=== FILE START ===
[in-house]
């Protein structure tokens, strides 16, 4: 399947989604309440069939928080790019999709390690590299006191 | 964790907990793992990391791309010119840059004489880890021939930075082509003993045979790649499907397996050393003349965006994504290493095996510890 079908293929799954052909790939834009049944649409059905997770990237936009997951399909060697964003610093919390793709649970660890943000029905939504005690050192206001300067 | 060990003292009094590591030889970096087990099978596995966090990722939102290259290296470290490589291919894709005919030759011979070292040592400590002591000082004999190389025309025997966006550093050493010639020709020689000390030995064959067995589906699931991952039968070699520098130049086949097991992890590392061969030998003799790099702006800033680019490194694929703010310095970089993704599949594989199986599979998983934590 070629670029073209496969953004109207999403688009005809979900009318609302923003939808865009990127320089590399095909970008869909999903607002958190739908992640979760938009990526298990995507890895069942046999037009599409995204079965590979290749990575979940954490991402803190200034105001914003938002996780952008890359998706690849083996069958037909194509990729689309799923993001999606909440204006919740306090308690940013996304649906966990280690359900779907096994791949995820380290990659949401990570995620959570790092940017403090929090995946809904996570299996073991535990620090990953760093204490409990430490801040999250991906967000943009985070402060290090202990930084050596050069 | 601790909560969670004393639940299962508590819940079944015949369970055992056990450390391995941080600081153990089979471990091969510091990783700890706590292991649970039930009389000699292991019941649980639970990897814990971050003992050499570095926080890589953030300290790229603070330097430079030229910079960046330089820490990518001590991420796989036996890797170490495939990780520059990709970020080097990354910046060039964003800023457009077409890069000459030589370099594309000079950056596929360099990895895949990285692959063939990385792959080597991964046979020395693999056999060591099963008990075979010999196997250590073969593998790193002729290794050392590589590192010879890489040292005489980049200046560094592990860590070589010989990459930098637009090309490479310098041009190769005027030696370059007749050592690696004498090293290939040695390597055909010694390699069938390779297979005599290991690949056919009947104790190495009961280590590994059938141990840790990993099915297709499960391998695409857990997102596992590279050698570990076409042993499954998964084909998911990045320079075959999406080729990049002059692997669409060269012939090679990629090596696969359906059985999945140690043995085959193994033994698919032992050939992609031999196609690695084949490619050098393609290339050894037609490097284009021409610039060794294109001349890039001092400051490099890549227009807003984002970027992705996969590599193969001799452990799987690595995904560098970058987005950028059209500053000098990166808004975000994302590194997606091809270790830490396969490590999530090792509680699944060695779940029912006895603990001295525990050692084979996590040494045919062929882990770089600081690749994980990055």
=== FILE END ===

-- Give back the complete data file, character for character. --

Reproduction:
[in-house]
């Protein structure tokens, strides 16, 4: 399947989604309440069939928080790019999709390690590299006191 | 964790907990793992990391791309010119840059004489880890021939930075082509003993045979790649499907397996050393003349965006994504290493095996510890 079908293929799954052909790939834009049944649409059905997770990237936009997951399909060697964003610093919390793709649970660890943000029905939504005690050192206001300067 | 060990003292009094590591030889970096087990099978596995966090990722939102290259290296470290490589291919894709005919030759011979070292040592400590002591000082004999190389025309025997966006550093050493010639020709020689000390030995064959067995589906699931991952039968070699520098130049086949097991992890590392061969030998003799790099702006800033680019490194694929703010310095970089993704599949594989199986599979998983934590 070629670029073209496969953004109207999403688009005809979900009318609302923003939808865009990127320089590399095909970008869909999903607002958190739908992640979760938009990526298990995507890895069942046999037009599409995204079965590979290749990575979940954490991402803190200034105001914003938002996780952008890359998706690849083996069958037909194509990729689309799923993001999606909440204006919740306090308690940013996304649906966990280690359900779907096994791949995820380290990659949401990570995620959570790092940017403090929090995946809904996570299996073991535990620090990953760093204490409990430490801040999250991906967000943009985070402060290090202990930084050596050069 | 601790909560969670004393639940299962508590819940079944015949369970055992056990450390391995941080600081153990089979471990091969510091990783700890706590292991649970039930009389000699292991019941649980639970990897814990971050003992050499570095926080890589953030300290790229603070330097430079030229910079960046330089820490990518001590991420796989036996890797170490495939990780520059990709970020080097990354910046060039964003800023457009077409890069000459030589370099594309000079950056596929360099990895895949990285692959063939990385792959080597991964046979020395693999056999060591099963008990075979010999196997250590073969593998790193002729290794050392590589590192010879890489040292005489980049200046560094592990860590070589010989990459930098637009090309490479310098041009190769005027030696370059007749050592690696004498090293290939040695390597055909010694390699069938390779297979005599290991690949056919009947104790190495009961280590590994059938141990840790990993099915297709499960391998695409857990997102596992590279050698570990076409042993499954998964084909998911990045320079075959999406080729990049002059692997669409060269012939090679990629090596696969359906059985999945140690043995085959193994033994698919032992050939992609031999196609690695084949490619050098393609290339050894037609490097284009021409610039060794294109001349890039001092400051490099890549227009807003984002970027992705996969590599193969001799452990799987690595995904560098970058987005950028059209500053000098990166808004975000994302590194997606091809270790830490396969490590999530090792509680699944060695779940029912006895603990001295525990050692084979996590040494045919062929882990770089600081690749994980990055």